A "mid tier hero", if such a phone can exist, HTC's Desire 820 is an intriguing device. Despite being directed at the less-expensive mid-range end of the market, it's the world's first to sport Qualcomm's powerful new 64-bit, 1.5GHz quad core Snapdragon 615 processor.
Whether or not Android devices need a 64-bit chip is up for debate, but it's at least future proofing the Desire 820 for whatever the Android L update will bring, and should improve battery performance thanks to better power management.
For a mid-range device then, this is an attractive, reasonably-well spec'd phone. With a 5.5-inch 720p screen, it's running Android 4.4 with the full raft of HTC Sense 6 UI features laid on top. This includes the BlinkFeed news aggregator, and also some quirky camera features, including a "Face Fusion" face morphing trick, real-time through-the-viewfinder "beautification" for portraits and a photo-booth like image collaging app.
Despite the new software camera trickery, it's not making use of the HTC One M8's impressive Duo Camera tech though. While selfie shooters will be pleased to find an 8MP shooter up front, there's "only" a standard 13MP low-light f2.2 sensor around the rear, lacking the Duo Camera's depth-tweaking abilities.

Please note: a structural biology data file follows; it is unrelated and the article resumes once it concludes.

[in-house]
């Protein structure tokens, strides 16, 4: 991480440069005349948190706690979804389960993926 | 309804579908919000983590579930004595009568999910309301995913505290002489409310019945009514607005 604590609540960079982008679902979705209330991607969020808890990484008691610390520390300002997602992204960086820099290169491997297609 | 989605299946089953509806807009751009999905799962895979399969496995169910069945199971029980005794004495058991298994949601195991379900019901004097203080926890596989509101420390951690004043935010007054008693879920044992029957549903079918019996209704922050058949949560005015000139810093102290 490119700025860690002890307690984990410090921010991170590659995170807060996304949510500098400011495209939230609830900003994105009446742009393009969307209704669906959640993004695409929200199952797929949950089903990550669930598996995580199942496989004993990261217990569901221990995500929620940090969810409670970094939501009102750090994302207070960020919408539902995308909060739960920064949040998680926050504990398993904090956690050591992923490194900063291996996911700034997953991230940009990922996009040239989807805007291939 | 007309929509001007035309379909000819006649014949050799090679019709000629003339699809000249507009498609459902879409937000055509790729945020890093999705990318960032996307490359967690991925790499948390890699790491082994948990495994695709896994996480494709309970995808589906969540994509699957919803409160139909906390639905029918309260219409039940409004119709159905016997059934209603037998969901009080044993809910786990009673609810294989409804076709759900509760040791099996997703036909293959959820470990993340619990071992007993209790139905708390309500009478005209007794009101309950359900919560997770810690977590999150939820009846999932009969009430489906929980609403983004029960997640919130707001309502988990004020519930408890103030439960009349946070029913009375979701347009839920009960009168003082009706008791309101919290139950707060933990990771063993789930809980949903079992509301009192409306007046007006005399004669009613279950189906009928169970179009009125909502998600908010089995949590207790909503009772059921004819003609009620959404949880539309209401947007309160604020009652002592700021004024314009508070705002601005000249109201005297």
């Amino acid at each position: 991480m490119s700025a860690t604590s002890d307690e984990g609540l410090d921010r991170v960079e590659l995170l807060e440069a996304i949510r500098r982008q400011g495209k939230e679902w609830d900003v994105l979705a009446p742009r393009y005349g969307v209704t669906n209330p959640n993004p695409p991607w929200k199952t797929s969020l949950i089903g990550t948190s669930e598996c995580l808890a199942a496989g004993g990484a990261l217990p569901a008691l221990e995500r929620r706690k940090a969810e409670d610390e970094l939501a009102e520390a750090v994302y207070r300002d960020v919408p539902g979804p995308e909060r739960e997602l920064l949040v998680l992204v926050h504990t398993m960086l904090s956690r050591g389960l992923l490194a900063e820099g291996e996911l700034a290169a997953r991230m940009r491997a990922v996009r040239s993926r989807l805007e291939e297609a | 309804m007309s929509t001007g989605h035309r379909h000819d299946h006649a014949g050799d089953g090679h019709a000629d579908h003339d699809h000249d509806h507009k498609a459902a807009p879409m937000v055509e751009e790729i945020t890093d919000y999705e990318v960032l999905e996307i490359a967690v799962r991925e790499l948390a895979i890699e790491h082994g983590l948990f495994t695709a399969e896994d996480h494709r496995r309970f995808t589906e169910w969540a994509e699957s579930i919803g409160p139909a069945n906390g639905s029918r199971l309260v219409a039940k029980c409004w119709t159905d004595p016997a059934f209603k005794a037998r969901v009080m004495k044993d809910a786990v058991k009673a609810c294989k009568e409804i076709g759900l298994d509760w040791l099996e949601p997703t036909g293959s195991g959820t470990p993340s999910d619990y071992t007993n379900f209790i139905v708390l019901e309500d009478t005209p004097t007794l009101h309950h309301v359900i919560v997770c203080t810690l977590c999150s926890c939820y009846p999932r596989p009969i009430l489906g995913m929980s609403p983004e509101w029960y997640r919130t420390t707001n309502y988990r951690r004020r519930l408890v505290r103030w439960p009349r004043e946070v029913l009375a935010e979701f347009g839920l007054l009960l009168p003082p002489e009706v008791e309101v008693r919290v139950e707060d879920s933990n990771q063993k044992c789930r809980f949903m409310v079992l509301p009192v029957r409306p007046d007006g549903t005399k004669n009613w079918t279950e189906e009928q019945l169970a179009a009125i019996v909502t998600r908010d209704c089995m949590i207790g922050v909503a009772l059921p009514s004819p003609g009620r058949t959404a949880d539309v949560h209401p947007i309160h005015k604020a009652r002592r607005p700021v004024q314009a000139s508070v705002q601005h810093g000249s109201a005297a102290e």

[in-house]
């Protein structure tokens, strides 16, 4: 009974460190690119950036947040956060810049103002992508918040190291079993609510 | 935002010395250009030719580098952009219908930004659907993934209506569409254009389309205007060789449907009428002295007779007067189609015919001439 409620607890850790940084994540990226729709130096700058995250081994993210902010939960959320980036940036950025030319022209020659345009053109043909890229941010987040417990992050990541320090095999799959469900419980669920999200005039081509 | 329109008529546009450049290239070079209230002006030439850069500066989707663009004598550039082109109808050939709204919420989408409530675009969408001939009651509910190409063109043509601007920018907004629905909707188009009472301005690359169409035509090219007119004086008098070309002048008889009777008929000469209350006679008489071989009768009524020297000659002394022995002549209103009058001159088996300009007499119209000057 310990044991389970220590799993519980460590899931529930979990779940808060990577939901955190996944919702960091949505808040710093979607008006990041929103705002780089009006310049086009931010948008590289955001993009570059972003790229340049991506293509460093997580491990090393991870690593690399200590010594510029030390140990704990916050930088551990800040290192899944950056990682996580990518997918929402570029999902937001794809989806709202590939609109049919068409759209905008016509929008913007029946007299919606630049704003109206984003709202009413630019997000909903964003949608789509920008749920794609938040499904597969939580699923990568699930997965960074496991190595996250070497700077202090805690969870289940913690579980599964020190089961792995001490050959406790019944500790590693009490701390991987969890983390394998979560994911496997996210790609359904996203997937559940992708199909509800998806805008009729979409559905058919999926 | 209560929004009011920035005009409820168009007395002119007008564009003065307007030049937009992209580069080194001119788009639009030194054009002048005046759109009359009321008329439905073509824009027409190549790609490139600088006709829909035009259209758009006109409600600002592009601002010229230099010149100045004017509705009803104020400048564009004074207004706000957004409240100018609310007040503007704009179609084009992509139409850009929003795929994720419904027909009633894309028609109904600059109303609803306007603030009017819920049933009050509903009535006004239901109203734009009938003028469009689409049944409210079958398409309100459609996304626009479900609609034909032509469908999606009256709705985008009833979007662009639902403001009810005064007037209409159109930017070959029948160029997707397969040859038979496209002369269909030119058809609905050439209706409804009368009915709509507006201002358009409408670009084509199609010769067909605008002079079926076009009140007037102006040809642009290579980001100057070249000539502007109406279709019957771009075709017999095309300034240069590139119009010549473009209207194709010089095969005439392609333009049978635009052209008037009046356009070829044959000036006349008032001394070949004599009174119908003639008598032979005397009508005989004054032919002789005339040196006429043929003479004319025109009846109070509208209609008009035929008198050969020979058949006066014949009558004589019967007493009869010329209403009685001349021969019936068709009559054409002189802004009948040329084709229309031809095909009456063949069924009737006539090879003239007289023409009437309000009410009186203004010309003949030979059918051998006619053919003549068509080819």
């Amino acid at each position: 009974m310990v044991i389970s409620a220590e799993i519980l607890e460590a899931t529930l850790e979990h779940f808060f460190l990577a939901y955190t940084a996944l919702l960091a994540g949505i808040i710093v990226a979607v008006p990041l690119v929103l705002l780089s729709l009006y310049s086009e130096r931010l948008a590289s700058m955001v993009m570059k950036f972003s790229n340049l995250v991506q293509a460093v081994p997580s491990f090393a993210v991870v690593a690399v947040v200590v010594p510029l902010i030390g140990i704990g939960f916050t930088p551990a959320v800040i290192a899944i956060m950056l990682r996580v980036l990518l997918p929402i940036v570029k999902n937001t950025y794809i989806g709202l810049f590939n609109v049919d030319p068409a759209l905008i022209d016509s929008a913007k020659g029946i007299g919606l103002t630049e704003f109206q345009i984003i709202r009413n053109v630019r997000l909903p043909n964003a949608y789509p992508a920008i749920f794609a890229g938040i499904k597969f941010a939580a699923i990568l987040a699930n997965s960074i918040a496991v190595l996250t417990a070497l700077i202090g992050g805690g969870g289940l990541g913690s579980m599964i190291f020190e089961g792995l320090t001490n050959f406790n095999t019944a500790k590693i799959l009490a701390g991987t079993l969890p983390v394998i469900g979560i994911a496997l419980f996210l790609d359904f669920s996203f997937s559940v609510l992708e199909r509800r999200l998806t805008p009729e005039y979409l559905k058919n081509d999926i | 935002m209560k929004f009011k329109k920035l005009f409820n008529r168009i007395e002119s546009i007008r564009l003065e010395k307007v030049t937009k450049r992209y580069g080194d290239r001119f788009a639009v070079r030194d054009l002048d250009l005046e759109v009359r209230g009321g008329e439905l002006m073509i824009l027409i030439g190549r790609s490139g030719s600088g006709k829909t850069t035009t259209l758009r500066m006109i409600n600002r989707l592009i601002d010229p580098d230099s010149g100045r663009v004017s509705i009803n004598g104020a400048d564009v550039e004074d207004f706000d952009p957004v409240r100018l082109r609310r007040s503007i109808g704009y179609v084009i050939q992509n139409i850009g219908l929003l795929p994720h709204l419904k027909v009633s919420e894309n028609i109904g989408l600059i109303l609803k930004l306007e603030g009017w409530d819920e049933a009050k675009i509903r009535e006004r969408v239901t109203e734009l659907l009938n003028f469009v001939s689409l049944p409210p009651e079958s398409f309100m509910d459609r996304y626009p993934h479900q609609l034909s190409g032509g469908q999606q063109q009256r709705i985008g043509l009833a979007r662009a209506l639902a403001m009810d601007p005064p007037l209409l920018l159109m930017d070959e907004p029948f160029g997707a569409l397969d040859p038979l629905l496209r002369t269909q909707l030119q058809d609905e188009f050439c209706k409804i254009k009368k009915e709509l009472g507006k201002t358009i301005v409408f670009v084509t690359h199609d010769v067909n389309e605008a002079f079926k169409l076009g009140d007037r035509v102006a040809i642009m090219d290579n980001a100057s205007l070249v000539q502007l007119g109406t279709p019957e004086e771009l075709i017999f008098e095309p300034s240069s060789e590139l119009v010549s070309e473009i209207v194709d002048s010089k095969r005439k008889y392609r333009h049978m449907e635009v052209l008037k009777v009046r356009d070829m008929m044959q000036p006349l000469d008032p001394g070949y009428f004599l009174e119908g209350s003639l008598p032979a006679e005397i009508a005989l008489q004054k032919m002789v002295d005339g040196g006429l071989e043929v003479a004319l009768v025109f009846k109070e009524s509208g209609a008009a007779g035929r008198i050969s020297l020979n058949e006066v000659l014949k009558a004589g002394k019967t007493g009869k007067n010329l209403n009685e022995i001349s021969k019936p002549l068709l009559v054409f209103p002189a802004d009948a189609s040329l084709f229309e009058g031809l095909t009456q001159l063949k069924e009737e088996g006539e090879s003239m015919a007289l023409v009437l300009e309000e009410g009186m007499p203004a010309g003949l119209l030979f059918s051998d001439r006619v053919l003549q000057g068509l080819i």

Despite being made of plastics, HTC has aimed for a sturdy unibody build, with a two-tone, moulded "Double Shot" design that sees the two differing coloured plastics poured and set in one mould. There's no creak to the chassis, though the single-button strip volume rocker felt a little loose in the handset I briefly played with.
7.74mm thick and weighing 155g, HTC's impressive front-facing, stereo BoomSound speakers are again included, which is great for back-of-the-bus tune bangers. 16GB of storage (with support for 128GB microSD expansion), 2GB of RAM and a 2600 mAh battery round off the spec sheet.
The Desire 820 will also be getting the touch-sensitive Dot View cases that first launched alongside the HTC One M8.
Shipping in September, HTC's yet to reveal pricing, but its mid-tier placement means it shouldn't be breaking the bank when it hits stores.